The cost of their services vary, depending on a client’s needs, and Trevor Neilson admits that “it is a commitment to hire us. We are not cheap.”

A big part of their initial work is setting up a multiyear strategy for clients, which often has more to do with more effective use of celebs’ time than their money.

Legend, for instance, had been doing work on civil rights and social justice issues in Africa, but found that he wanted to work on an issue domestically. He tapped Global Philanthropy to help him, and they even examined his Twitter feed to discern his passion for education reform.

Maggie Neilson says many clients come to them having “lent their name to a few things but frustrated or uncertain as to whether it is amounting to anything.” Others just need to focus, given the demands from all sorts of orgs to turn out for charity events. “For a lot of our clients, their most scarce resource is time, and you have to be very careful in how you use it,” Kelly says.

They say they have declined work from potential clients who don’t have the time commitment or, as Trevor Neilson says, are more intent on publicity. Among them was a rapper, who they did not want to name, whose rep called for help in softening his image. “If your goal is to change your image, you should get a good PR firm,” says Trevor Neilson.

Global Philanthropy has been advising some young Hollywood figures for free, as Neilson says that newer talent is anxious to get involved in issues earlier in their careers. Among them is Olivia Wilde, who is on the board of Artists for Peace and Justice, the global poverty org founded in 2009 by Paul Haggis and friends that is directing efforts at rebuilding schools and providing relief in Haiti. She says that “the role models in Hollywood are not the ones turning up their noses on action and participation.”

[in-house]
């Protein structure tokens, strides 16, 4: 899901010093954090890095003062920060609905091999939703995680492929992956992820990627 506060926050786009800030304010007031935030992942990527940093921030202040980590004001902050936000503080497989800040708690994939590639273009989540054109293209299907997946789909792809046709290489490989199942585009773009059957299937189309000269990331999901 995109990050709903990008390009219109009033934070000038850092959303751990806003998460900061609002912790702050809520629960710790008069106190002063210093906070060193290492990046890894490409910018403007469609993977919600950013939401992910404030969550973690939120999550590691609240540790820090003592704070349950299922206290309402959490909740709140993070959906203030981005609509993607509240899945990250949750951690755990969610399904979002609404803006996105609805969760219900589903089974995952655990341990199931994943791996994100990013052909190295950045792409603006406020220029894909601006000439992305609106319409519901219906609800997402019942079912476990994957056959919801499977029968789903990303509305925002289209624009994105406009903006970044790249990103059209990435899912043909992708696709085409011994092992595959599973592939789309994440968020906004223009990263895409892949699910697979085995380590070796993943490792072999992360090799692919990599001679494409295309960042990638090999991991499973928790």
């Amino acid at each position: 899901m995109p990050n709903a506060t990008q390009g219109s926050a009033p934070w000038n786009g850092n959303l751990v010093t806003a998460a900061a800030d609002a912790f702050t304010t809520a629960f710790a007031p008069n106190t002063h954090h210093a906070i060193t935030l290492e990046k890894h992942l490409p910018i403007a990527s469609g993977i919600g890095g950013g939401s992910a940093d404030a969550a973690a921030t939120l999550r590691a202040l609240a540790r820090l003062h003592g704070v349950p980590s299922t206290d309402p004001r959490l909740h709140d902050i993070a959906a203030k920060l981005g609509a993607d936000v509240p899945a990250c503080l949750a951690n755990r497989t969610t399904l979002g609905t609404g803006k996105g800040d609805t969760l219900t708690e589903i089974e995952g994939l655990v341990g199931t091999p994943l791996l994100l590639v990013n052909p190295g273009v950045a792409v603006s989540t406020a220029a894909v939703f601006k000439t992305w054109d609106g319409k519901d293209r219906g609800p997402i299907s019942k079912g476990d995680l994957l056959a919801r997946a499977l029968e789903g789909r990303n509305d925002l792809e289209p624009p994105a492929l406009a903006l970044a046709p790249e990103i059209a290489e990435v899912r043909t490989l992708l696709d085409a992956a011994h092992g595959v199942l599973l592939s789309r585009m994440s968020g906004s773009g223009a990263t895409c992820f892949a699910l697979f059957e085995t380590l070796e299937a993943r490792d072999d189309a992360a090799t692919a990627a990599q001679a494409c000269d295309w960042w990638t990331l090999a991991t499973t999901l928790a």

They’ve helped Wilde partner with other orgs, as well as maximize her impact in drawing attention in social media. That can prove especially important when it comes to raising money and drawing legitimacy to a cause.

“The world is flooded with (non-governmental organizations), and donors are very discerning,” says Wilde, who returned from a trip to Haiti last week. “They can sniff out people who are very sincere about their causes and those who are just attaching their names for a publicity opportunity or political move.”

She adds, “It’s important to understand that politics are inevitably connected to any cause that you are passionate about, but it’s also important to note that much of the work will be done outside of Washington and in the country of origin.”

The changed dynamics of D.C. probably make it doubtful that the next Congress will increase appropriations for such things as foreign aid, so many activists are going to have to come up with more creative ways to further their causes. Or figures like Legend can highlight the fact that his position on education reform falls more in line with “Waiting for Superman” than teachers unions, even a more conservative approach.

“Certain opportunities may actually increase,” Trevor Neilson says. “It will depend on the issue and how it is framed to government officials.”

This article originally appeared in Variety